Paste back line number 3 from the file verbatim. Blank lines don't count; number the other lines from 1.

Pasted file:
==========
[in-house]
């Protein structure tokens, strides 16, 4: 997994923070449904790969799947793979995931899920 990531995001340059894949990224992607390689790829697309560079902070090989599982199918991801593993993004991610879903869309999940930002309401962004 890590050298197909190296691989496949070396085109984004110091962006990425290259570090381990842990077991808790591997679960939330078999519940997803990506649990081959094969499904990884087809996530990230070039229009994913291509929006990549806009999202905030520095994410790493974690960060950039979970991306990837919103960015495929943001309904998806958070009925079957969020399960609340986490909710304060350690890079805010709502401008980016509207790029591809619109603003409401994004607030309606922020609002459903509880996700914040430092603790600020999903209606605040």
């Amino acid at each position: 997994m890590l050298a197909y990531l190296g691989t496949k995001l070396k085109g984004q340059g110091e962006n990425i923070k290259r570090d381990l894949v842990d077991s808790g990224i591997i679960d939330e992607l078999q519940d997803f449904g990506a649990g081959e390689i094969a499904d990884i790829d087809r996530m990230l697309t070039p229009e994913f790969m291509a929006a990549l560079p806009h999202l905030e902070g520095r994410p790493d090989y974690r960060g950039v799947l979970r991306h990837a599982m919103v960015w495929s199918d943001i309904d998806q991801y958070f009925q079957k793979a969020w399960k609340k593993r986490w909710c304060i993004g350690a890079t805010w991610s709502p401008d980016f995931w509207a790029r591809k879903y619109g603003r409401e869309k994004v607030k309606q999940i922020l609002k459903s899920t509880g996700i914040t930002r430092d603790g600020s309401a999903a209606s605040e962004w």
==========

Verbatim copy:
């Amino acid at each position: 997994m890590l050298a197909y990531l190296g691989t496949k995001l070396k085109g984004q340059g110091e962006n990425i923070k290259r570090d381990l894949v842990d077991s808790g990224i591997i679960d939330e992607l078999q519940d997803f449904g990506a649990g081959e390689i094969a499904d990884i790829d087809r996530m990230l697309t070039p229009e994913f790969m291509a929006a990549l560079p806009h999202l905030e902070g520095r994410p790493d090989y974690r960060g950039v799947l979970r991306h990837a599982m919103v960015w495929s199918d943001i309904d998806q991801y958070f009925q079957k793979a969020w399960k609340k593993r986490w909710c304060i993004g350690a890079t805010w991610s709502p401008d980016f995931w509207a790029r591809k879903y619109g603003r409401e869309k994004v607030k309606q999940i922020l609002k459903s899920t509880g996700i914040t930002r430092d603790g600020s309401a999903a209606s605040e962004w």